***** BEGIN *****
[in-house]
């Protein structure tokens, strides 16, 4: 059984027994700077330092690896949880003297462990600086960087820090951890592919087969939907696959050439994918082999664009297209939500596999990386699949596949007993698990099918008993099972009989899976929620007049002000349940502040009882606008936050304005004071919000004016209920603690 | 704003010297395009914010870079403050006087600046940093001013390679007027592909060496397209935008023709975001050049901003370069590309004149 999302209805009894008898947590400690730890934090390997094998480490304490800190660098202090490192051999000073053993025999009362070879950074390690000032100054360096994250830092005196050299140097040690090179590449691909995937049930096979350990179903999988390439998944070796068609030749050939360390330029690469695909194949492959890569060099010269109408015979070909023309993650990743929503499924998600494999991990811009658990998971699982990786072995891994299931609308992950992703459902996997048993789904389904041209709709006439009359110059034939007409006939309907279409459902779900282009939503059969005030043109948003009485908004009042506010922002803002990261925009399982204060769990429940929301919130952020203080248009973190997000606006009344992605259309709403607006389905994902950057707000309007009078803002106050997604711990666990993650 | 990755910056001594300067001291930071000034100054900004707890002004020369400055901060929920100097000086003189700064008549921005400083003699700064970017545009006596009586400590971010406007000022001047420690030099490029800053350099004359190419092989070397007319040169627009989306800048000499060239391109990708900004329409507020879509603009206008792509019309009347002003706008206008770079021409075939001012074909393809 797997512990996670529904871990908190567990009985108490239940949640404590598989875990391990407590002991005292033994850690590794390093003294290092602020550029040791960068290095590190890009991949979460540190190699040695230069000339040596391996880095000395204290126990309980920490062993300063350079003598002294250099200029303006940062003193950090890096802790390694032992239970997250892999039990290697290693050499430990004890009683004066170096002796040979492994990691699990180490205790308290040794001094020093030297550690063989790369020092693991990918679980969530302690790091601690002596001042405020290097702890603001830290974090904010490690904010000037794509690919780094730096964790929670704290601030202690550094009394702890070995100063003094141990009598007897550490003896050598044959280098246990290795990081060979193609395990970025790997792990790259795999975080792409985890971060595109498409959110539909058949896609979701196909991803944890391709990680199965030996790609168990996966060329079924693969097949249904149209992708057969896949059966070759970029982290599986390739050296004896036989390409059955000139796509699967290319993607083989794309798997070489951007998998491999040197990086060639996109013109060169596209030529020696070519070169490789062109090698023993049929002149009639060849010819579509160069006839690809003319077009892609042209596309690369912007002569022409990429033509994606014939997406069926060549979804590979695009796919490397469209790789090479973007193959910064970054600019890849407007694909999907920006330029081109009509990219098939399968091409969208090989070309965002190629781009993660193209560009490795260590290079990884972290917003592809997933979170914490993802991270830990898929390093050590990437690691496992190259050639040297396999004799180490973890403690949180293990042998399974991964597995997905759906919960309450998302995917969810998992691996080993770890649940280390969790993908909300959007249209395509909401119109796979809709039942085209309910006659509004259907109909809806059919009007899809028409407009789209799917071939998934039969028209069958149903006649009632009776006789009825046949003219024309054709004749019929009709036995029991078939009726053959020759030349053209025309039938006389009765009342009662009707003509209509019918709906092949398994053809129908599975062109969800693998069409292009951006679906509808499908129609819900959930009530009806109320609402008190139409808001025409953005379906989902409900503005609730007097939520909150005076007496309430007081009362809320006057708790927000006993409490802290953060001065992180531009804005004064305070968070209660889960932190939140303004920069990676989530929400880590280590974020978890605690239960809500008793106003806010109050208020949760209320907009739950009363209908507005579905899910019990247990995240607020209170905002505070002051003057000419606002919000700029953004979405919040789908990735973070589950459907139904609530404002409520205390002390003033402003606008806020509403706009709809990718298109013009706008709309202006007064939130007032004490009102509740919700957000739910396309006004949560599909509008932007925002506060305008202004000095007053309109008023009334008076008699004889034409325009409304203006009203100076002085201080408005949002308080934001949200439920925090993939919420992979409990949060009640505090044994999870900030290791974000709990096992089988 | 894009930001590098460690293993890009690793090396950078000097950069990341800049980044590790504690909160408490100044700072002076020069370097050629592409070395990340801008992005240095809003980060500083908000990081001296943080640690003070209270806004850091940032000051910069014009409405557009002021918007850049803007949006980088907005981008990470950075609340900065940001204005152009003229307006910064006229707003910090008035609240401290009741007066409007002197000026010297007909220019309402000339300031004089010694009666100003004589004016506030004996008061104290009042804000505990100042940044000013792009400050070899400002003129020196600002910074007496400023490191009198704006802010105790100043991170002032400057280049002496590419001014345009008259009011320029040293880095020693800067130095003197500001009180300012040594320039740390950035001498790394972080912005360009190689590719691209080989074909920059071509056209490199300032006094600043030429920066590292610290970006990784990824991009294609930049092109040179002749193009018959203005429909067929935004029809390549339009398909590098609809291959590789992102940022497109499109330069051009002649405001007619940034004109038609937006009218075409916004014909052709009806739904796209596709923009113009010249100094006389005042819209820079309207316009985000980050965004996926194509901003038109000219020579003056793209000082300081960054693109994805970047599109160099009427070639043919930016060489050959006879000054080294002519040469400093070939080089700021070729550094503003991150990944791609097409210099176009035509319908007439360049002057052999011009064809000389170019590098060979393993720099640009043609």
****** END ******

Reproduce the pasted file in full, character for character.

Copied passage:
[in-house]
């Protein structure tokens, strides 16, 4: 059984027994700077330092690896949880003297462990600086960087820090951890592919087969939907696959050439994918082999664009297209939500596999990386699949596949007993698990099918008993099972009989899976929620007049002000349940502040009882606008936050304005004071919000004016209920603690 | 704003010297395009914010870079403050006087600046940093001013390679007027592909060496397209935008023709975001050049901003370069590309004149 999302209805009894008898947590400690730890934090390997094998480490304490800190660098202090490192051999000073053993025999009362070879950074390690000032100054360096994250830092005196050299140097040690090179590449691909995937049930096979350990179903999988390439998944070796068609030749050939360390330029690469695909194949492959890569060099010269109408015979070909023309993650990743929503499924998600494999991990811009658990998971699982990786072995891994299931609308992950992703459902996997048993789904389904041209709709006439009359110059034939007409006939309907279409459902779900282009939503059969005030043109948003009485908004009042506010922002803002990261925009399982204060769990429940929301919130952020203080248009973190997000606006009344992605259309709403607006389905994902950057707000309007009078803002106050997604711990666990993650 | 990755910056001594300067001291930071000034100054900004707890002004020369400055901060929920100097000086003189700064008549921005400083003699700064970017545009006596009586400590971010406007000022001047420690030099490029800053350099004359190419092989070397007319040169627009989306800048000499060239391109990708900004329409507020879509603009206008792509019309009347002003706008206008770079021409075939001012074909393809 797997512990996670529904871990908190567990009985108490239940949640404590598989875990391990407590002991005292033994850690590794390093003294290092602020550029040791960068290095590190890009991949979460540190190699040695230069000339040596391996880095000395204290126990309980920490062993300063350079003598002294250099200029303006940062003193950090890096802790390694032992239970997250892999039990290697290693050499430990004890009683004066170096002796040979492994990691699990180490205790308290040794001094020093030297550690063989790369020092693991990918679980969530302690790091601690002596001042405020290097702890603001830290974090904010490690904010000037794509690919780094730096964790929670704290601030202690550094009394702890070995100063003094141990009598007897550490003896050598044959280098246990290795990081060979193609395990970025790997792990790259795999975080792409985890971060595109498409959110539909058949896609979701196909991803944890391709990680199965030996790609168990996966060329079924693969097949249904149209992708057969896949059966070759970029982290599986390739050296004896036989390409059955000139796509699967290319993607083989794309798997070489951007998998491999040197990086060639996109013109060169596209030529020696070519070169490789062109090698023993049929002149009639060849010819579509160069006839690809003319077009892609042209596309690369912007002569022409990429033509994606014939997406069926060549979804590979695009796919490397469209790789090479973007193959910064970054600019890849407007694909999907920006330029081109009509990219098939399968091409969208090989070309965002190629781009993660193209560009490795260590290079990884972290917003592809997933979170914490993802991270830990898929390093050590990437690691496992190259050639040297396999004799180490973890403690949180293990042998399974991964597995997905759906919960309450998302995917969810998992691996080993770890649940280390969790993908909300959007249209395509909401119109796979809709039942085209309910006659509004259907109909809806059919009007899809028409407009789209799917071939998934039969028209069958149903006649009632009776006789009825046949003219024309054709004749019929009709036995029991078939009726053959020759030349053209025309039938006389009765009342009662009707003509209509019918709906092949398994053809129908599975062109969800693998069409292009951006679906509808499908129609819900959930009530009806109320609402008190139409808001025409953005379906989902409900503005609730007097939520909150005076007496309430007081009362809320006057708790927000006993409490802290953060001065992180531009804005004064305070968070209660889960932190939140303004920069990676989530929400880590280590974020978890605690239960809500008793106003806010109050208020949760209320907009739950009363209908507005579905899910019990247990995240607020209170905002505070002051003057000419606002919000700029953004979405919040789908990735973070589950459907139904609530404002409520205390002390003033402003606008806020509403706009709809990718298109013009706008709309202006007064939130007032004490009102509740919700957000739910396309006004949560599909509008932007925002506060305008202004000095007053309109008023009334008076008699004889034409325009409304203006009203100076002085201080408005949002308080934001949200439920925090993939919420992979409990949060009640505090044994999870900030290791974000709990096992089988 | 894009930001590098460690293993890009690793090396950078000097950069990341800049980044590790504690909160408490100044700072002076020069370097050629592409070395990340801008992005240095809003980060500083908000990081001296943080640690003070209270806004850091940032000051910069014009409405557009002021918007850049803007949006980088907005981008990470950075609340900065940001204005152009003229307006910064006229707003910090008035609240401290009741007066409007002197000026010297007909220019309402000339300031004089010694009666100003004589004016506030004996008061104290009042804000505990100042940044000013792009400050070899400002003129020196600002910074007496400023490191009198704006802010105790100043991170002032400057280049002496590419001014345009008259009011320029040293880095020693800067130095003197500001009180300012040594320039740390950035001498790394972080912005360009190689590719691209080989074909920059071509056209490199300032006094600043030429920066590292610290970006990784990824991009294609930049092109040179002749193009018959203005429909067929935004029809390549339009398909590098609809291959590789992102940022497109499109330069051009002649405001007619940034004109038609937006009218075409916004014909052709009806739904796209596709923009113009010249100094006389005042819209820079309207316009985000980050965004996926194509901003038109000219020579003056793209000082300081960054693109994805970047599109160099009427070639043919930016060489050959006879000054080294002519040469400093070939080089700021070729550094503003991150990944791609097409210099176009035509319908007439360049002057052999011009064809000389170019590098060979393993720099640009043609």